Bill Williams
YN 2/C, USN (Retired)
Florida



This is a well-written true story of a young man’s growing up in the Ocala National Forest (Florida) during his teen years and subsequent entry into the U.S. Navy during the Korean War. He served on board a navy destroyer engaged in close-in shelling of North Korean coastal defenses, dodging North Korean gunfire and mines, rescuing downed pilots from missions over North Korea, experiencing inclement weather and encounters with Russian and Chinese naval forces heretofore not mentioned in history of the Korean War – exploits not covered by other authors. Thanks Ted.

Grady E. Reichard
Sgt First Class, USA (Retired)
Korean War Veteran
Second Infantry Division & Seventh Infantry Division; X Corps
August 1950-November 1951 & April 1952-October 1954
Florida



I was a little doubtful before I started reading Ted Holly’s book, Three Years Aboard A Navy Destroyer, because being a woman and not at all familiar with the military life, I thought it would be dry, boring reading even though my husband also served in the navy aboard a light cruiser. That was before we met so I knew nothing about that either. Anyway, having known Ted for many years, I dived right in and honestly I could hardly put it down. I was impressed by the down home feeling Ted presented throughout the book, the “country boy come to town” character he was and the complete honesty he presented. The military descriptions were very detailed and understandable. I would recommend the book to anyone.

Joan M. Bryant
Housewife
Florida



After serving four years in the navy, in which three and a half years were aboard a destroyer (USS NOA DD 841), and being a quartermaster as well, I can very well relate to Mr. Ted Holly’s experiences aboard the USS BRUSH DD 745, especially his time at sea and the different sea operations, liberty calls, and duties of a quartermaster. I felt like I was there with him on board the USS BRUSH. I encourage all past and present navy personnel to read Mr. Holly’s book. From cover to cover, a great naval experience.

Richard Bundschuh
QM3, USN (Retired)
Florida/Illinois



I served aboard the USS Brush DD 745 from June 1951 to February 1955. I served in the afterfire room as a BT3, Petty Officer 3rd class boiler tender.

I have read this book and can vouch for what Ted Holly has written to be very accurate to life on a WWII destroyer during the Korean War. If you have never served in the navy it will give you a bird’s eye view of the life on board a naval fighting ship. If you have served in the navy, but on a different type of ship, and have always wondered what it would have been like to serve on a Tin Can, this book will give you what that day by day life was like, sometimes very boring and sometimes very, very interesting and full of excitement.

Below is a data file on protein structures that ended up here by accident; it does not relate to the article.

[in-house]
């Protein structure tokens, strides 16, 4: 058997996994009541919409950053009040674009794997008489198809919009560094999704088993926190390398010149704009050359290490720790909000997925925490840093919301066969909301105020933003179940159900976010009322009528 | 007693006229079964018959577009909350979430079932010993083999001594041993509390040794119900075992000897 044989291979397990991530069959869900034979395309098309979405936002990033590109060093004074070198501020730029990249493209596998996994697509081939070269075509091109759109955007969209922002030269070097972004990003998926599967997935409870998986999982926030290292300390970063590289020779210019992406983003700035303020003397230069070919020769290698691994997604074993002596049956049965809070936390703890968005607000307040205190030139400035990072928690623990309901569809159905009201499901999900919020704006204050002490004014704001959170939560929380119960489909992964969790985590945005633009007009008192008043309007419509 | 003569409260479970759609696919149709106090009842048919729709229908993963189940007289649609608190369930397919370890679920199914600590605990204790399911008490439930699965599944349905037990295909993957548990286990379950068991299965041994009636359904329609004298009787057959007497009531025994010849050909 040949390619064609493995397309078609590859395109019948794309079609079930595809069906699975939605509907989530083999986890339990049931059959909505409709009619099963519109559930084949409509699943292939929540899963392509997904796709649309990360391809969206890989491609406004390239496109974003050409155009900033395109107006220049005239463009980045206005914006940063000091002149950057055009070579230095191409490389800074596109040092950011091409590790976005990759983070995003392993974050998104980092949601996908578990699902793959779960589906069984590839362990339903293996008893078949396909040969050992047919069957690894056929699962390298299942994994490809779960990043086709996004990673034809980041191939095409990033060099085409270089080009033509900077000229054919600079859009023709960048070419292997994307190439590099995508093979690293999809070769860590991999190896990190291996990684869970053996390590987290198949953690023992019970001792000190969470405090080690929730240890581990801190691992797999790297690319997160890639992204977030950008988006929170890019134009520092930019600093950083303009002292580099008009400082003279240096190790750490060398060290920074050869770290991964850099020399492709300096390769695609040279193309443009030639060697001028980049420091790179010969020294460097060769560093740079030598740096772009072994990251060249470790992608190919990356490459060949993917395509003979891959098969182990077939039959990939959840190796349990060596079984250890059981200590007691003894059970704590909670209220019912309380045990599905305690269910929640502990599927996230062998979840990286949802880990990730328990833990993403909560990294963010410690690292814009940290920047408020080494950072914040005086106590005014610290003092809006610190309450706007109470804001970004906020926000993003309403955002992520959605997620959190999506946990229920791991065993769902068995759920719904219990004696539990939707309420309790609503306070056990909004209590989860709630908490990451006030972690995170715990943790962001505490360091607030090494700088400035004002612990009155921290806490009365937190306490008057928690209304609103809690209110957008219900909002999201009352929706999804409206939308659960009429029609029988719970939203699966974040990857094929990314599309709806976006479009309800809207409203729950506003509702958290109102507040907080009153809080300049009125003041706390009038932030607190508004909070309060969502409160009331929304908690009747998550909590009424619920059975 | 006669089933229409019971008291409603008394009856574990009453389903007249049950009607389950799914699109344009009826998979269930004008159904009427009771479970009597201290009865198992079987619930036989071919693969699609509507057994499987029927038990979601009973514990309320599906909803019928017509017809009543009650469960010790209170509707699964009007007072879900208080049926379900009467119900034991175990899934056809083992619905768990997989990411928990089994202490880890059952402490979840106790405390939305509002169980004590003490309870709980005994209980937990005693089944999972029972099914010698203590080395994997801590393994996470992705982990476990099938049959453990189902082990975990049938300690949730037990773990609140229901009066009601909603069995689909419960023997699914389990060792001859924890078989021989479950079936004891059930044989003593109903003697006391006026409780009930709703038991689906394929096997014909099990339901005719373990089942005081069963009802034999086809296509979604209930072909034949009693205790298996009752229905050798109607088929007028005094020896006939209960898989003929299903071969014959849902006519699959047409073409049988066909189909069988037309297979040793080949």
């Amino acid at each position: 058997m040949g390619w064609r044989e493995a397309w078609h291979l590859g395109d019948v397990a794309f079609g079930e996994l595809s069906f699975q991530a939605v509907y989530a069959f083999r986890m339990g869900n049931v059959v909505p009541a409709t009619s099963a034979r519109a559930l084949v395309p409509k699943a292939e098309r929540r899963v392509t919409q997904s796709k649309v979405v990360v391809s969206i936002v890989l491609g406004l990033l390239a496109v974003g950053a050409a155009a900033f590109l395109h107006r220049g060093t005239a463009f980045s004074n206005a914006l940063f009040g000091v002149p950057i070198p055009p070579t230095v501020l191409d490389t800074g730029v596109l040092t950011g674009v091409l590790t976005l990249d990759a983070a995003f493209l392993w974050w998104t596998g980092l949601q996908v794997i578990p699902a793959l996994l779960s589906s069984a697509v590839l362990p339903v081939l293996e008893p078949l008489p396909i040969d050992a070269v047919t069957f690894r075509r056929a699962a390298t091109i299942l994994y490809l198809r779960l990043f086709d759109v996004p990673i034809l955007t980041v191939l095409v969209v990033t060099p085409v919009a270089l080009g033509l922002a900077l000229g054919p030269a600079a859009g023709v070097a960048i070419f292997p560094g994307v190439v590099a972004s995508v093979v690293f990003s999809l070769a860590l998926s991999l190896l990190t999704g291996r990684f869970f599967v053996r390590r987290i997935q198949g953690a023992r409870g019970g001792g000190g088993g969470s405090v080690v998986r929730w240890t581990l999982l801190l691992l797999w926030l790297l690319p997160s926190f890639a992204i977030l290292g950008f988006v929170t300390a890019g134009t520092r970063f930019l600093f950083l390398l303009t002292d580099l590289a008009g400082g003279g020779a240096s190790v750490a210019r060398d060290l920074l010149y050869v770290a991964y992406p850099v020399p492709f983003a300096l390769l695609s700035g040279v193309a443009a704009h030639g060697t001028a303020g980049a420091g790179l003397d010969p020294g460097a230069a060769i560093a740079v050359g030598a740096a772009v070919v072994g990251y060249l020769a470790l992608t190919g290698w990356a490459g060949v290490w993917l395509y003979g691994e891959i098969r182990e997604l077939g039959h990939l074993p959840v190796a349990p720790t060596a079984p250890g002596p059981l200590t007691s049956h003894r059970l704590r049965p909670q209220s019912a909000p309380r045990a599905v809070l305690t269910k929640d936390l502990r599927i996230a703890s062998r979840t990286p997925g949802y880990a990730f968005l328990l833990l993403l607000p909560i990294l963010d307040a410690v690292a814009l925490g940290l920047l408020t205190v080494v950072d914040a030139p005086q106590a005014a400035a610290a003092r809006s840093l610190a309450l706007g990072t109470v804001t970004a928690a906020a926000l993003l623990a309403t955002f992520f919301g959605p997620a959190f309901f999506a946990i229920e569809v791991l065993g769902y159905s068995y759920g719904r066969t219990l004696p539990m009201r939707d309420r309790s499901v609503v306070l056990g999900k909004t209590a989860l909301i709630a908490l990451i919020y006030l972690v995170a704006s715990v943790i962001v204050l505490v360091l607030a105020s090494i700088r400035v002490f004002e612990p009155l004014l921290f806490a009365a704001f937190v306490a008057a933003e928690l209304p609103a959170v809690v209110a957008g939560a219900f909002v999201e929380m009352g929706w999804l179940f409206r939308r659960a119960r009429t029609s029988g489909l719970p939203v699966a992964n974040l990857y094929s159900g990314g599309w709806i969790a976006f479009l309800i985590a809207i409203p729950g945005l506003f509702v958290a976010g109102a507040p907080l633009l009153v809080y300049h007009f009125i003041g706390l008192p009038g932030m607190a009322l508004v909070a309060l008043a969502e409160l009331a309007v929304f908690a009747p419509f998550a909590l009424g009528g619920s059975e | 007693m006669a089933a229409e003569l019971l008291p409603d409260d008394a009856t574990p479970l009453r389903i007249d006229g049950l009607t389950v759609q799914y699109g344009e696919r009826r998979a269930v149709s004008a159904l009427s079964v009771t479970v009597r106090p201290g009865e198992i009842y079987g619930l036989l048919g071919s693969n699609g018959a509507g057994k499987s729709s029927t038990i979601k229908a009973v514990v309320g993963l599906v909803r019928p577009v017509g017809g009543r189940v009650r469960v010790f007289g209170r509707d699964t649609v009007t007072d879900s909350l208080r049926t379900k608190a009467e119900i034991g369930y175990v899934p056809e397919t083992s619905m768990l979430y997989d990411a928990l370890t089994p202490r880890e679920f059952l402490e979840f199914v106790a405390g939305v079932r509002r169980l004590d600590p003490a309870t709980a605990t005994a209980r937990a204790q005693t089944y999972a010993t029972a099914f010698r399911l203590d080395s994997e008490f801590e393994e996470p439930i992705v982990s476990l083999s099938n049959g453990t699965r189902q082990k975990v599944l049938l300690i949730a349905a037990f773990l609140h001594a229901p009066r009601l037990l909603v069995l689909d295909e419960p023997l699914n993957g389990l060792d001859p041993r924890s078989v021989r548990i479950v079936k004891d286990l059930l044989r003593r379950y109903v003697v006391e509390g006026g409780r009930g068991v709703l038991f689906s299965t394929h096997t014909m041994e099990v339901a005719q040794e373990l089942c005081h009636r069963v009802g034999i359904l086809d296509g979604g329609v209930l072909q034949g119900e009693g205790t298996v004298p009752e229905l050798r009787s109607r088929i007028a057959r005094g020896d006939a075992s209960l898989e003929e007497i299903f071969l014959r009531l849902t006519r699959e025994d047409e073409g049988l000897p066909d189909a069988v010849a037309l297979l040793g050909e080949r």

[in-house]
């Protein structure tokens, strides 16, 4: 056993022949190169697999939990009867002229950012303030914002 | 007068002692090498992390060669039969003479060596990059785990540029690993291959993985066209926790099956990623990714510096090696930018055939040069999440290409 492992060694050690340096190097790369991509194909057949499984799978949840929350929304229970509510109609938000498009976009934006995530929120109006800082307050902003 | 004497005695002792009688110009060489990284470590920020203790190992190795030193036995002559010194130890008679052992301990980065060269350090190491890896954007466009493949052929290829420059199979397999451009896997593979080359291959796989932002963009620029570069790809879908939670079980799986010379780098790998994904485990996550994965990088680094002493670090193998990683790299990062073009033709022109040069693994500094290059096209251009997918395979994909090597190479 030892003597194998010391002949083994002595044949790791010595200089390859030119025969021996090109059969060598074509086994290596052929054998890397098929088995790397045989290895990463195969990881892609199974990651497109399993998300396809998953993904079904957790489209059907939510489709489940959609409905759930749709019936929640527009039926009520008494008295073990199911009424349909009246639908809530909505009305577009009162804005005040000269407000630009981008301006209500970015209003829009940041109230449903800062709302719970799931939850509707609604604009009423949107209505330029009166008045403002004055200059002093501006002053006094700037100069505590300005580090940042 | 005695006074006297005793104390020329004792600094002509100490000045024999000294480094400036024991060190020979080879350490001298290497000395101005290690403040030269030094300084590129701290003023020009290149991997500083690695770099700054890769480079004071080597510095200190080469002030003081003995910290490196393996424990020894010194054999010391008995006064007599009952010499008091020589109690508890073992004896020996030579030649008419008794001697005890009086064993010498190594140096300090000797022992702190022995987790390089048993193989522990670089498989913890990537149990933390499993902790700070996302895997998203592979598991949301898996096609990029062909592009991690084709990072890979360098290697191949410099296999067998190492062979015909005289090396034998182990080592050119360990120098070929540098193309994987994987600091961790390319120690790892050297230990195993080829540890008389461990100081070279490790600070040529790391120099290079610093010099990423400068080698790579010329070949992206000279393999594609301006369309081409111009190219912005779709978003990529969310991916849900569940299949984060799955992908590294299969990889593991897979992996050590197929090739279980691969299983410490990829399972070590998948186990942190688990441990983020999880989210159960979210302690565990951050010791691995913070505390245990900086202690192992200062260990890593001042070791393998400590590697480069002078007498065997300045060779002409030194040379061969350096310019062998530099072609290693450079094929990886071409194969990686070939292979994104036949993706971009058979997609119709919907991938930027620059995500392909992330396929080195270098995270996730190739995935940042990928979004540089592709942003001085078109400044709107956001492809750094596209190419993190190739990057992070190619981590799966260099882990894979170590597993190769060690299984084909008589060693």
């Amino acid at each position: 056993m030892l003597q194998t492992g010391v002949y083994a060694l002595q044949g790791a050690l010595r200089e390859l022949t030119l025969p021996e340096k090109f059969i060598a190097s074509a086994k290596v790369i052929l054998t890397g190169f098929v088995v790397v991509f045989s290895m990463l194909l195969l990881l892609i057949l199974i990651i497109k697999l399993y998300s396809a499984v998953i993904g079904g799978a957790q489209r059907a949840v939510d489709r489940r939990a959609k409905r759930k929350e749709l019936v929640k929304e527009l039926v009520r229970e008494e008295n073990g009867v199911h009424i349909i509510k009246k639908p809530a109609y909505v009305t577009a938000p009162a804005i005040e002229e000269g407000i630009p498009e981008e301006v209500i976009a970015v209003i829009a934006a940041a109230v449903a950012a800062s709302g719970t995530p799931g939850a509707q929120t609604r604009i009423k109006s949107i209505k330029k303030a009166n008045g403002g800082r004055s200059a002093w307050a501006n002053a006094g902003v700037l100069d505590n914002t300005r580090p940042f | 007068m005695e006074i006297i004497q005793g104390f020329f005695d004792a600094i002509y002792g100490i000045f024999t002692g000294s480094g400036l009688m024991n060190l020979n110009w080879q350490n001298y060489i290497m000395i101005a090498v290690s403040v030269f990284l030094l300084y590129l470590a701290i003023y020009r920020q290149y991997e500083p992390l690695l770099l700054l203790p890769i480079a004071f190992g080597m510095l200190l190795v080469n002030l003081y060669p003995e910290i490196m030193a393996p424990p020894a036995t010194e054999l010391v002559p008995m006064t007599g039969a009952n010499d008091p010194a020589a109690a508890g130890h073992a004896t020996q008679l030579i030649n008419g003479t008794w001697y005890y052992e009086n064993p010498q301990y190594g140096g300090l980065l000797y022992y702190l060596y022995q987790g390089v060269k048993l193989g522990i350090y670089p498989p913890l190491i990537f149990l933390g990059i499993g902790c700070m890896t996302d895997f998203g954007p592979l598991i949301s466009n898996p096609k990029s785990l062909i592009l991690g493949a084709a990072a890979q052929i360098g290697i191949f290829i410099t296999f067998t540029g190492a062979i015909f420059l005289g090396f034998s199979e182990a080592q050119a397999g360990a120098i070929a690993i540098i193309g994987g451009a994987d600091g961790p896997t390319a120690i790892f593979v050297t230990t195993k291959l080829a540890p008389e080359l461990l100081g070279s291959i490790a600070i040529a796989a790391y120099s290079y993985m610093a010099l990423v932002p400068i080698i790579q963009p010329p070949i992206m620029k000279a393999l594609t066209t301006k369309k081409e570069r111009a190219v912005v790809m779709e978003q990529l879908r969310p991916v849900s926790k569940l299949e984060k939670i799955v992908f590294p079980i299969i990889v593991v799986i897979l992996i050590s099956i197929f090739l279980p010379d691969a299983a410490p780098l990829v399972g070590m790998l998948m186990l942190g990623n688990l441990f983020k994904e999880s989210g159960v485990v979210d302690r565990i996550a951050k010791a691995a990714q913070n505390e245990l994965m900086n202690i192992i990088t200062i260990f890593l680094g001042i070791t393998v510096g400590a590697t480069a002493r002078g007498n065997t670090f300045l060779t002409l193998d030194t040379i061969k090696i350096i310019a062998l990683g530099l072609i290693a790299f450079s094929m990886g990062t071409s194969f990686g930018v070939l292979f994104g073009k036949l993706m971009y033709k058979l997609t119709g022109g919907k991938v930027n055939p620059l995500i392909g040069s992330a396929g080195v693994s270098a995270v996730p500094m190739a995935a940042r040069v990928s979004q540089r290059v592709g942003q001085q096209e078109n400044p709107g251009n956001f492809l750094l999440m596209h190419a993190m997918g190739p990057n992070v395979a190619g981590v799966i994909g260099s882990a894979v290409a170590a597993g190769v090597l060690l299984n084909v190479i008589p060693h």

Any time a battleship or an aircraft carrier was going to be further than 12 miles from the U.S. coast they would have one or more destroyer around them to intercept any torpedoes as the U.S. Government said the destroyer is expendable compared to a battleship or carrier, and we all knew that. But when you are 18 to 20 years old you have no fear and are gung ho for anything.

Hope you enjoy reading the book.

Russell Maxwell
BT 3/C, USN (Retired)
Arizona



It is an enlightening story of life aboard a U.S. Navy warship. It is constant training drills, firing guns, submarine hunting practice, and guarding aircraft carriers. It is threaded with leaves at home, shore leaves, the pleasure of meeting foreign people and appreciating their beautiful countries. The friendship of shipmates helped the crew to survive the perils of war. The horror of war, although not forgotten, gradually becomes overshadowed by fond memories. Three Years Aboard A Navy Destroyer is a must read. I enjoyed it and recommend it.

Ms. Patricia Farrell
Florida



It was a pleasure to read this book by Ted Holly, which brought back a host of memories of my time in the U.S. Navy. My three years on the same ship as Ted’s, the USS BRUSH DD 745, paralleled his within a few months, and we stood many bridge watches together. The book highlights experiences like liberty in interesting ports, quick responses to hostile action, and of course, the significant boredom of eventless hours of patrolling or station keeping in the task force. All in all, the book was a refreshing journey into the joys of cruising the ocean aboard a sleek, gray ocean liner of the U.S. fleet.

W.A. (Robbie) Robbins
LT JG, USN (Retired)
Washington



Otis Holly’s book brought back vivid memories of 50+ years ago! During and after the Korean War, I was one of the USS Brush officers who stood Officer-of-the-Deck watches in control of the ship, on the ship’s bridge. Quartermaster Holly’s duty station was on the bridge where he saw and assisted with the maneuvering of the Brush day by day in many different situations and weather conditions.

This book will help younger generations, whose fathers or grandfathers served on destroyers during WWII or the Korean War, better understand the military portion of the older generation’s life experiences.

Larry Cates
LT., USNR (Retired)
Colorado



I thoroughly enjoyed the book, Three Years Aboard A Navy Destroyer, and highly recommend it to anyone who wants to learn about real, authentic military experiences.

Ronald A. Hurst
LT. CDR, USN (Retired)
Florida/Connecticut



Extremely interesting reading from the view point of how a naval ship operates and the most personal narratives of Mr. Holly’s life from youth to naval duty. Great for the naval history buff.

Joe Cangelosi
WO3, USA (Retired)
Vietnam Veteran



After reading the book about life on the USS Brush, I had a greater appreciation for the sacrifices that the men and women who serve in not only the navy but in all military branches make to keep our country free.

Dixie Valentine
Wife of Joseph J. Valentine, GM 2/C, who served aboard the USS Brush
Idaho



It was interesting as well as enlightening to finally learn of the experiences my brother had while he was in the navy during the time of the Korean “conflict”. Very well written and enjoyable.

Fay Rogers
Housewife
Florida